Buying a Car in Texas
Texas has a wide range of regulations connected to vehicle purchasing. We’ve included the most crucial information you need regarding to those regulations here, with links to additional information if you require it.
1. Title Information
In Texas, all vehicles are required to have titles. If you are purchasing a new or previously owned vehicle from a dealer, they should take care of the paperwork for you (but always check to make certain they do so). They should send you a receipt stating that they have submitted the paperwork within 30 days.
If you are buying a previously owned vehicle from a private owner, you will need to make certain you get the current title, receipt of sale, proof of financial responsibility and proof of residency. You will take all that information to the local county tax office. Texas suggests bringing the seller with you to make certain there are no surprises.
In all cases, you have 30 days from the date of purchase to title and register a vehicle.
2. Insurance Information
Texas requires all drivers to have proof of financial responsibility before purchasing or driving a vehicle in the state. For most drivers, the proof will be liability insurance. In Texas, the minimum insurance requirements are $30,000 liability per person bodily damage ($60,000 per accident) and $25,000 liability property damage.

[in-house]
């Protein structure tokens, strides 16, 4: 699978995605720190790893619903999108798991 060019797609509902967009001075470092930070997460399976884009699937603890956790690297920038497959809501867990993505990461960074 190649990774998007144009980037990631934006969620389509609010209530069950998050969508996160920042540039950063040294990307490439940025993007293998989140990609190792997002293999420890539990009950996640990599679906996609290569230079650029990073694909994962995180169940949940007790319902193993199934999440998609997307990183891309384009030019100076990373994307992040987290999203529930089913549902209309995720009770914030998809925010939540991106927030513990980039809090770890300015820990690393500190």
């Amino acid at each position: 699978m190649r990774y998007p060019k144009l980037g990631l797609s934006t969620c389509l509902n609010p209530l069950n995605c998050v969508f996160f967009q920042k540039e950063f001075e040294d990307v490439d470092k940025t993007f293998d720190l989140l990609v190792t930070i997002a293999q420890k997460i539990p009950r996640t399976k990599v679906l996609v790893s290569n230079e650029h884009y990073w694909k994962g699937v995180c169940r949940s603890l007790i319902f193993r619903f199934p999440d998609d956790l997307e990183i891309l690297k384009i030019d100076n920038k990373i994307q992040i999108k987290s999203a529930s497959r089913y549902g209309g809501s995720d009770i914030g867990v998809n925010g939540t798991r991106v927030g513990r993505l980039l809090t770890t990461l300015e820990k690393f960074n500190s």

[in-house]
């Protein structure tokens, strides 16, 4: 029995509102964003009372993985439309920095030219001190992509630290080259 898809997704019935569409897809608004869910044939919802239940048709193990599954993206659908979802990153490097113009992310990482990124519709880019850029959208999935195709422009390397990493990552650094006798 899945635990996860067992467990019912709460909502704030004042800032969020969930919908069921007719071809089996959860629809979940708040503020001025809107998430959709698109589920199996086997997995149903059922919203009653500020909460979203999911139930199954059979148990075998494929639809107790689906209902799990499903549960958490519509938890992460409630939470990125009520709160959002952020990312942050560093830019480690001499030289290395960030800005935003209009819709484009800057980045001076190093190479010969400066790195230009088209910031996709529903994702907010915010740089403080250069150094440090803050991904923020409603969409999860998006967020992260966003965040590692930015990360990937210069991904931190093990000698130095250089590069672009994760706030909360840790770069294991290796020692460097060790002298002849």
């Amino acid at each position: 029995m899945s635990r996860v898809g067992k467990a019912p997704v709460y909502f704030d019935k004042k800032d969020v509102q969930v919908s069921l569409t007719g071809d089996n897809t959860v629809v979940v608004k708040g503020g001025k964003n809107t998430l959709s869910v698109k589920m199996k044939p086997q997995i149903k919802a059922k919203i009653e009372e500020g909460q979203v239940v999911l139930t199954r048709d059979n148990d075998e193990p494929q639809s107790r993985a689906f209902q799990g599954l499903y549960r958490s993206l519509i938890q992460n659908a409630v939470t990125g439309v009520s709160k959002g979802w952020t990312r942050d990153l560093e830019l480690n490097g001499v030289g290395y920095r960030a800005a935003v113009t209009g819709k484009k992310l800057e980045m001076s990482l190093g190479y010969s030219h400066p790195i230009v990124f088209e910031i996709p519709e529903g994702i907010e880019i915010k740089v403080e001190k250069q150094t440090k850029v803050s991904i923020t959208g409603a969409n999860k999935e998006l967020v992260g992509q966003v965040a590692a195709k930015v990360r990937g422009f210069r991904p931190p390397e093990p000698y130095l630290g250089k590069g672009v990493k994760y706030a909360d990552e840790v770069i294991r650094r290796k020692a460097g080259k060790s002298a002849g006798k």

You can, however, also choose to prove financial responsibility by getting a surety bond (for $55,000) from the county clerk by attaching two people who have real estate equal to that amount. Or you can make a security deposit of $55,000 to the county comptroller or county judge.
The choice of how you prove financial responsibility is up to you, but make certain you choose something. Not having proof of financial responsibility can lead to your vehicle registration failing, your license being suspended, and even jail time. So make certain you’ve taken care of this before you drove off in your newly purchased vehicle.
3. Emission Information
All vehicles in Texas, regardless of age, are required to have an annual safety inspection. If you purchase a new vehicle, you are only exempt from the safety inspection for the first two years you own the vehicle.
Some counties in Texas also have emission testing as part of the safety inspection. The Texas Department of Public Safety has an online map that you can look at to see if your vehicle will need to undergo emission testing. Vehicles that are over 25 years old are not required to have emissions standards checked; they are, however, still required to have the safety inspection.
4. Lemon Law Information
Texas’ Lemon Law has such specific filing requirements issues that the Texas Department of Motor Vehicles suggests that vehicle owners call the department before beginning the lemon law process. Essentially, however, the law covers new and leased vehicles bought in Texas for two years or 24,000 miles, whichever comes first.
In order for the law to apply to a particular vehicle, the vehicle must have a serious defect that has not been fixed after four repair attempts. The owner must document all repairs very carefully in Texas, as the presumption is that the vehicle is not a lemon.
If you are concerned about your vehicle after you purchase it in Texas, you should absolutely contact the Texas Department of Motor Vehicles for help.
5. Special Information
Texas has no additional special regulations that prospective car buyers should be aware of.